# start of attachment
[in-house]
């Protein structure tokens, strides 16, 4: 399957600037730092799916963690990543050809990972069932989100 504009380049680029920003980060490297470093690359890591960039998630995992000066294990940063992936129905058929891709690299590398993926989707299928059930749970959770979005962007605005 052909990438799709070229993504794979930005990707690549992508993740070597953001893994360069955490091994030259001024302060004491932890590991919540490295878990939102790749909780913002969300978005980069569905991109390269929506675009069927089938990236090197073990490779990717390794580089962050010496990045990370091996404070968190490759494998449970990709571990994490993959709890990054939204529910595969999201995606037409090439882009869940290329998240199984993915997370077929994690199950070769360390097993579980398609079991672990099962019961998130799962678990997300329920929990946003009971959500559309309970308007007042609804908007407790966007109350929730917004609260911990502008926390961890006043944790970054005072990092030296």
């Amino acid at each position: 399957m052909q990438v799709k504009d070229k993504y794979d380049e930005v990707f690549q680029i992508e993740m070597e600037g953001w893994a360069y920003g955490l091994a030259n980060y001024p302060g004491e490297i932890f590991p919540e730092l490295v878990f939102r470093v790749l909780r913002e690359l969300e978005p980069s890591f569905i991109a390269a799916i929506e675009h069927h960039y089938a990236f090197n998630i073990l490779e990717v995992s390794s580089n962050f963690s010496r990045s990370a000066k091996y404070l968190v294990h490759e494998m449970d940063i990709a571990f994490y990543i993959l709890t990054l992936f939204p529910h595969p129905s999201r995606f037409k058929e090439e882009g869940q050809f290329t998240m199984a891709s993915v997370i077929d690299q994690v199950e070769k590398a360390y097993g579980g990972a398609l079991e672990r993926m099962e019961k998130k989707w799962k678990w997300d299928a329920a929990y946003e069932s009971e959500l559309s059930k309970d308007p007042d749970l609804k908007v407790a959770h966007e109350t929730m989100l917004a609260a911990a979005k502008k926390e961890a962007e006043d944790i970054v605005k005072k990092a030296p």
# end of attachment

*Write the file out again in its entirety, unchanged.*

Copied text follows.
[in-house]
């Protein structure tokens, strides 16, 4: 399957600037730092799916963690990543050809990972069932989100 504009380049680029920003980060490297470093690359890591960039998630995992000066294990940063992936129905058929891709690299590398993926989707299928059930749970959770979005962007605005 052909990438799709070229993504794979930005990707690549992508993740070597953001893994360069955490091994030259001024302060004491932890590991919540490295878990939102790749909780913002969300978005980069569905991109390269929506675009069927089938990236090197073990490779990717390794580089962050010496990045990370091996404070968190490759494998449970990709571990994490993959709890990054939204529910595969999201995606037409090439882009869940290329998240199984993915997370077929994690199950070769360390097993579980398609079991672990099962019961998130799962678990997300329920929990946003009971959500559309309970308007007042609804908007407790966007109350929730917004609260911990502008926390961890006043944790970054005072990092030296």
């Amino acid at each position: 399957m052909q990438v799709k504009d070229k993504y794979d380049e930005v990707f690549q680029i992508e993740m070597e600037g953001w893994a360069y920003g955490l091994a030259n980060y001024p302060g004491e490297i932890f590991p919540e730092l490295v878990f939102r470093v790749l909780r913002e690359l969300e978005p980069s890591f569905i991109a390269a799916i929506e675009h069927h960039y089938a990236f090197n998630i073990l490779e990717v995992s390794s580089n962050f963690s010496r990045s990370a000066k091996y404070l968190v294990h490759e494998m449970d940063i990709a571990f994490y990543i993959l709890t990054l992936f939204p529910h595969p129905s999201r995606f037409k058929e090439e882009g869940q050809f290329t998240m199984a891709s993915v997370i077929d690299q994690v199950e070769k590398a360390y097993g579980g990972a398609l079991e672990r993926m099962e019961k998130k989707w799962k678990w997300d299928a329920a929990y946003e069932s009971e959500l559309s059930k309970d308007p007042d749970l609804k908007v407790a959770h966007e109350t929730m989100l917004a609260a911990a979005k502008k926390e961890a962007e006043d944790i970054v605005k005072k990092a030296p």